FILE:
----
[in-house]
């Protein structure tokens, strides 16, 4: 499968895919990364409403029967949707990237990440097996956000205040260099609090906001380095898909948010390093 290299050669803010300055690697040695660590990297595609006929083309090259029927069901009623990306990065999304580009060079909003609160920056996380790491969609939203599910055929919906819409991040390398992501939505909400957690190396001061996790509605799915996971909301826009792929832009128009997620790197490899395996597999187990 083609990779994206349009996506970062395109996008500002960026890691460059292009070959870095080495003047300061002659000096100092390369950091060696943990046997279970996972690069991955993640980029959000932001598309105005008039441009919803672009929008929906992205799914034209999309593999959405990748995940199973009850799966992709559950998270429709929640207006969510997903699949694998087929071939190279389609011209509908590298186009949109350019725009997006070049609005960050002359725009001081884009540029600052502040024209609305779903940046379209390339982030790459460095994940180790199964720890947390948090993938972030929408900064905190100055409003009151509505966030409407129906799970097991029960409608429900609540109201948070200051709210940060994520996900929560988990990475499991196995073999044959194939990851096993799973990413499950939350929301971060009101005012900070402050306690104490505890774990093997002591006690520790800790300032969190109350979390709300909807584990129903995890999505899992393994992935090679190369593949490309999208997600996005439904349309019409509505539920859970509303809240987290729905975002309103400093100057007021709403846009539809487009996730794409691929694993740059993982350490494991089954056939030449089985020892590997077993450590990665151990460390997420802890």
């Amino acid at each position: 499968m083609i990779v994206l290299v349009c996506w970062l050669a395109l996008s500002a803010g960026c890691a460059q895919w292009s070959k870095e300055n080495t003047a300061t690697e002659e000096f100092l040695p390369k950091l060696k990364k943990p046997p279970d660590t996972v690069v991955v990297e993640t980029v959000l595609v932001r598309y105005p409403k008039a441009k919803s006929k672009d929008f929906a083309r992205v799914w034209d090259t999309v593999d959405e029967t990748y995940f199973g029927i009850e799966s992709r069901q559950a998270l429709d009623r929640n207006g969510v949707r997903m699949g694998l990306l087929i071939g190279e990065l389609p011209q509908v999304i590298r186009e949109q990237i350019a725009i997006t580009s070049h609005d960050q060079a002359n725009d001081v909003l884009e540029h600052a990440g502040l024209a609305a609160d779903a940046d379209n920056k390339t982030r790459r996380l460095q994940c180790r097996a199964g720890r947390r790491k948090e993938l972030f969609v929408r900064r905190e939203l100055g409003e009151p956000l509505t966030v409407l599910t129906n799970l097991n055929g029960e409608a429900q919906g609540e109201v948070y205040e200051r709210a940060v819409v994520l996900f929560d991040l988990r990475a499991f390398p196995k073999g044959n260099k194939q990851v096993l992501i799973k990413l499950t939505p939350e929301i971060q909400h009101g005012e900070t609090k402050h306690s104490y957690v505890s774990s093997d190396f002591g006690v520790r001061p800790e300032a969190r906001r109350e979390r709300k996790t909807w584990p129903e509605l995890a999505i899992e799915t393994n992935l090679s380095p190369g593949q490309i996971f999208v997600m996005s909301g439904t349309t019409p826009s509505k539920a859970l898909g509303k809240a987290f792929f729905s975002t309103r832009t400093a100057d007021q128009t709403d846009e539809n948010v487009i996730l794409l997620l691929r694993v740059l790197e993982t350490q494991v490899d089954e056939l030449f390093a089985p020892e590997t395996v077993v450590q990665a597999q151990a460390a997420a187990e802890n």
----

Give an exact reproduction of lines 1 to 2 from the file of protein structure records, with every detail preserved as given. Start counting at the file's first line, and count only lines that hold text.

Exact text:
[in-house]
């Protein structure tokens, strides 16, 4: 499968895919990364409403029967949707990237990440097996956000205040260099609090906001380095898909948010390093 290299050669803010300055690697040695660590990297595609006929083309090259029927069901009623990306990065999304580009060079909003609160920056996380790491969609939203599910055929919906819409991040390398992501939505909400957690190396001061996790509605799915996971909301826009792929832009128009997620790197490899395996597999187990 083609990779994206349009996506970062395109996008500002960026890691460059292009070959870095080495003047300061002659000096100092390369950091060696943990046997279970996972690069991955993640980029959000932001598309105005008039441009919803672009929008929906992205799914034209999309593999959405990748995940199973009850799966992709559950998270429709929640207006969510997903699949694998087929071939190279389609011209509908590298186009949109350019725009997006070049609005960050002359725009001081884009540029600052502040024209609305779903940046379209390339982030790459460095994940180790199964720890947390948090993938972030929408900064905190100055409003009151509505966030409407129906799970097991029960409608429900609540109201948070200051709210940060994520996900929560988990990475499991196995073999044959194939990851096993799973990413499950939350929301971060009101005012900070402050306690104490505890774990093997002591006690520790800790300032969190109350979390709300909807584990129903995890999505899992393994992935090679190369593949490309999208997600996005439904349309019409509505539920859970509303809240987290729905975002309103400093100057007021709403846009539809487009996730794409691929694993740059993982350490494991089954056939030449089985020892590997077993450590990665151990460390997420802890």